Keywords: Alleles ; Chromosomes, Human/*genetics ; DNA-Binding Proteins/genetics ; Europe/ethnology ; Exons/genetics ; Female ; Genetics, Population ; Haplotypes/genetics ; Heterozygote ; Histone-Lysine N-Methyltransferase/genetics ; Humans ; Linkage Disequilibrium/genetics ; Male ; Meiosis/genetics ; Nigeria/ethnology ; Pedigree ; Polymorphism, Single Nucleotide/genetics ; Recombination, Genetic/*genetics ; Sample Size ; Selection, Genetic/genetics ; *Sex Characteristics ; Utah
    Print ISSN: 0028-0836
    Electronic ISSN: 1476-4687
    Topics: Biology , Chemistry and Pharmacology , Medicine , Natural Sciences in General , Physics
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  • 4
    Publication Date: 2008-02-02
    Description: The genome-wide recombination rate varies between individuals, but the mechanism controlling this variation in humans has remained elusive. A genome-wide search identified sequence variants in the 4p16.3 region correlated with recombination rate in both males and females. These variants are located in the RNF212 gene, a putative ortholog of the ZHP-3 gene that is essential for recombinations and chiasma formation in Caenorhabditis elegans. It is noteworthy that the haplotype formed by two single-nucleotide polymorphisms (SNPs) associated with the highest recombination rate in males is associated with a low recombination rate in females. Consequently, if the frequency of the haplotype changes, the average recombination rate will increase for one sex and decrease for the other, but the sex-averaged recombination rate of the population can stay relatively constant.〈br /〉〈span class="detail_caption"〉Notes: 〈/span〉Kong, Augustine -- Thorleifsson, Gudmar -- Stefansson, Hreinn -- Masson, Gisli -- Helgason, Agnar -- Gudbjartsson, Daniel F -- Jonsdottir, Gudrun M -- Gudjonsson, Sigurjon A -- Sverrisson, Sverrir -- Thorlacius, Theodora -- Jonasdottir, Aslaug -- Hardarson, Gudmundur A -- Palsson, Stefan T -- Frigge, Michael L -- Gulcher, Jeffrey R -- Thorsteinsdottir, Unnur -- Stefansson, Kari -- New York, N.Y. -- Science. 2008 Mar 7;319(5868):1398-401. doi: 10.1126/science.1152422. Epub 2008 Jan 31.〈br /〉〈span class="detail_caption"〉Author address: 〈/span〉deCODE Genetics Inc, 101 Reykjavik, Iceland. kong@decode.is〈br /〉〈span class="detail_caption"〉Record origin:〈/span〉 〈a href="http://www.ncbi.nlm.nih.gov/pubmed/18239089" target="_blank"〉PubMed〈/a〉
    Keywords: Alleles ; Chromosomes, Human, Pair 4/*genetics ; Fathers ; Female ; *Genome, Human ; Haplotypes ; Humans ; Linkage Disequilibrium ; Male ; Meiosis ; Molecular Sequence Data ; Mothers ; Polymorphism, Single Nucleotide ; *Recombination, Genetic ; Sex Characteristics ; Synaptonemal Complex/metabolism ; Ubiquitin-Protein Ligases/*genetics
    Print ISSN: 0036-8075
    Electronic ISSN: 1095-9203
    Topics: Biology , Chemistry and Pharmacology , Computer Science , Medicine , Natural Sciences in General , Physics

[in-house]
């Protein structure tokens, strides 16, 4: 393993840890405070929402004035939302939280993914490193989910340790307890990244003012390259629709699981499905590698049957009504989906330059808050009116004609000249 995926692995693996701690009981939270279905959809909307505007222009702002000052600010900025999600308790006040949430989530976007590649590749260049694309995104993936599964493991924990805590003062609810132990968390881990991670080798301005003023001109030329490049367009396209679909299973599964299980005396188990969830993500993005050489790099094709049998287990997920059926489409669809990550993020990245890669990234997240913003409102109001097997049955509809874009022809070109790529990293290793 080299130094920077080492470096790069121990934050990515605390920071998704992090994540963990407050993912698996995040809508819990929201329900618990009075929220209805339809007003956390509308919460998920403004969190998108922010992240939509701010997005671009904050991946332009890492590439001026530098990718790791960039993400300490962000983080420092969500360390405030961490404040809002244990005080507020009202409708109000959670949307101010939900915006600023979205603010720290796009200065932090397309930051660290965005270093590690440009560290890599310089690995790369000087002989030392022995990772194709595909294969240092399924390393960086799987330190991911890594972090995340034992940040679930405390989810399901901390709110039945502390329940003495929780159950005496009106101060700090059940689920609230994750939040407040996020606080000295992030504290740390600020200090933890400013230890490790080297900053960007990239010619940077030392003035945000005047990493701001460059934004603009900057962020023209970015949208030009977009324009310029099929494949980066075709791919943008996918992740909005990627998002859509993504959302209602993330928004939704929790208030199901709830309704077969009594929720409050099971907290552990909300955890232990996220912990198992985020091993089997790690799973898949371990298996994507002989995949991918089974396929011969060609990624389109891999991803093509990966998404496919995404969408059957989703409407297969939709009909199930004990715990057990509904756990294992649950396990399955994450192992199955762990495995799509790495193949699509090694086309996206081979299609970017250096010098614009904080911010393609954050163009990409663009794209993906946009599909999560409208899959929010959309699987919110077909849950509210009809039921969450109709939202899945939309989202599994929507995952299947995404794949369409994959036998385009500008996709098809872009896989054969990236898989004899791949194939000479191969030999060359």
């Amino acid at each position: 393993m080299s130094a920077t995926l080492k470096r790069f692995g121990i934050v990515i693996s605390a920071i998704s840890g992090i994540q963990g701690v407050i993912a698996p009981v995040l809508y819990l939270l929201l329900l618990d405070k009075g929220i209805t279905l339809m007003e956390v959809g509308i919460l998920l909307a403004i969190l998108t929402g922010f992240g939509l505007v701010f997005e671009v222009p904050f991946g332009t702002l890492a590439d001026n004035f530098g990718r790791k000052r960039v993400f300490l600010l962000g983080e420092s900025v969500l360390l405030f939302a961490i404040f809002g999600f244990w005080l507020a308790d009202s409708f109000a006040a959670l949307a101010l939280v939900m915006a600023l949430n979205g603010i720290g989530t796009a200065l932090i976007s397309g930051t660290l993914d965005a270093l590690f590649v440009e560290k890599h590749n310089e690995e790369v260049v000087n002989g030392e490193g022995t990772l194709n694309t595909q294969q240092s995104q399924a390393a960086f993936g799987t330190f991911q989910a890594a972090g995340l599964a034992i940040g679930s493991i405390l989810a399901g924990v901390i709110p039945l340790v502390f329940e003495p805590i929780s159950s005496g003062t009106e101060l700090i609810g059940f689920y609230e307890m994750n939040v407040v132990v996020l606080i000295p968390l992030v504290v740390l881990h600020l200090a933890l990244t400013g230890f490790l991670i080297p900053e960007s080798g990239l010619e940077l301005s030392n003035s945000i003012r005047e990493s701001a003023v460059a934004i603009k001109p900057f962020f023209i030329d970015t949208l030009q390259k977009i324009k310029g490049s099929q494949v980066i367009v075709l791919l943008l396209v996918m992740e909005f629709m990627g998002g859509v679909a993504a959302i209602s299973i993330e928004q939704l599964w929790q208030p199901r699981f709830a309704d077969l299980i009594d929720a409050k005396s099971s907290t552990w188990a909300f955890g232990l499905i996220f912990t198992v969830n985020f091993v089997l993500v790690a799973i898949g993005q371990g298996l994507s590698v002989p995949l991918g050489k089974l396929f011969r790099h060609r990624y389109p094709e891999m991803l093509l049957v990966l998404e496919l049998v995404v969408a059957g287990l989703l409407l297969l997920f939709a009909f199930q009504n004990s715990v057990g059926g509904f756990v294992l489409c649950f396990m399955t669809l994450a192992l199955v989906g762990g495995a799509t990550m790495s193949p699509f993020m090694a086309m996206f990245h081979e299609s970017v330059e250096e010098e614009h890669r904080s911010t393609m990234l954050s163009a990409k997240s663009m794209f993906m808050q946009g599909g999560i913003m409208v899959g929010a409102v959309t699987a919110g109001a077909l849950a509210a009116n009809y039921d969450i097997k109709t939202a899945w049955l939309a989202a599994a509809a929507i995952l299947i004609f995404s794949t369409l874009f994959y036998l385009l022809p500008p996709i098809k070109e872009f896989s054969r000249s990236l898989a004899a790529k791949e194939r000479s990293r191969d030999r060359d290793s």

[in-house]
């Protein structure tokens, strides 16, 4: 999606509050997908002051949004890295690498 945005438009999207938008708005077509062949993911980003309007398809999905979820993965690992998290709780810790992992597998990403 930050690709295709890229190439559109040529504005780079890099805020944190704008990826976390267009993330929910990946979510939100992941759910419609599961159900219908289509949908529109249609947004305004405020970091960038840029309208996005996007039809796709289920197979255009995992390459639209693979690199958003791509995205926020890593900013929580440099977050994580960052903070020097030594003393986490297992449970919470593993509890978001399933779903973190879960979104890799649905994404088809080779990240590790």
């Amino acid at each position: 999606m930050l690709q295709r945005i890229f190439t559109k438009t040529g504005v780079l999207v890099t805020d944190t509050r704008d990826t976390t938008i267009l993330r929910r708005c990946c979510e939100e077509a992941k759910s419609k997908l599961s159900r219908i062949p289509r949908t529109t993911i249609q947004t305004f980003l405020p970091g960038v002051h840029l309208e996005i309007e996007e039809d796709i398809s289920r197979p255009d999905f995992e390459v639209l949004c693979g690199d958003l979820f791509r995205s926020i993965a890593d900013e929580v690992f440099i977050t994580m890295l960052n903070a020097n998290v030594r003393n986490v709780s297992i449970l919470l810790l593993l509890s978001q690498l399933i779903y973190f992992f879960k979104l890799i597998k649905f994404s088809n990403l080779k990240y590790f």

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  • 5
    Publication Date: 2013-05-07
    Description: Low bone mineral density (BMD) is used as a parameter of osteoporosis. Genome-wide association studies of BMD have hitherto focused on BMD as a quantitative trait, yielding common variants of small effects that contribute to the population diversity in BMD. Here we use BMD as a dichotomous trait, searching for variants that may have a direct effect on the risk of pathologically low BMD rather than on the regulation of BMD in the healthy population. Through whole-genome sequencing of Icelandic individuals, we found a rare nonsense mutation within the leucine-rich-repeat-containing G-protein-coupled receptor 4 (LGR4) gene (c.376C〉T) that is strongly associated with low BMD, and with osteoporotic fractures. This mutation leads to termination of LGR4 at position 126 and fully disrupts its function. The c.376C〉T mutation is also associated with electrolyte imbalance, late onset of menarche and reduced testosterone levels, as well as an increased risk of squamous cell carcinoma of the skin and biliary tract cancer. Interestingly, the phenotype of carriers of the c.376C〉T mutation overlaps that of Lgr4 mutant mice.〈br /〉〈span class="detail_caption"〉Notes: 〈/span〉Styrkarsdottir, Unnur -- Thorleifsson, Gudmar -- Sulem, Patrick -- Gudbjartsson, Daniel F -- Sigurdsson, Asgeir -- Jonasdottir, Aslaug -- Jonasdottir, Adalbjorg -- Oddsson, Asmundur -- Helgason, Agnar -- Magnusson, Olafur T -- Walters, G Bragi -- Frigge, Michael L -- Helgadottir, Hafdis T -- Johannsdottir, Hrefna -- Bergsteinsdottir, Kristin -- Ogmundsdottir, Margret H -- Center, Jacqueline R -- Nguyen, Tuan V -- Eisman, John A -- Christiansen, Claus -- Steingrimsson, Erikur -- Jonasson, Jon G -- Tryggvadottir, Laufey -- Eyjolfsson, Gudmundur I -- Theodors, Asgeir -- Jonsson, Thorvaldur -- Ingvarsson, Thorvaldur -- Olafsson, Isleifur -- Rafnar, Thorunn -- Kong, Augustine -- Sigurdsson, Gunnar -- Masson, Gisli -- Thorsteinsdottir, Unnur -- Stefansson, Kari -- HL-102923/HL/NHLBI NIH HHS/ -- HL-102924/HL/NHLBI NIH HHS/ -- HL-102925/HL/NHLBI NIH HHS/ -- HL-102926/HL/NHLBI NIH HHS/ -- HL-103010/HL/NHLBI NIH HHS/ -- England -- Nature. 2013 May 23;497(7450):517-20. doi: 10.1038/nature12124. Epub 2013 May 5.〈br /〉〈span class="detail_caption"〉Author address: 〈/span〉deCODE Genetics/Amgen, 101 Reykjavik, Iceland. unnurth@decode.is〈br /〉〈span class="detail_caption"〉Record origin:〈/span〉 〈a href="http://www.ncbi.nlm.nih.gov/pubmed/23644456" target="_blank"〉PubMed〈/a〉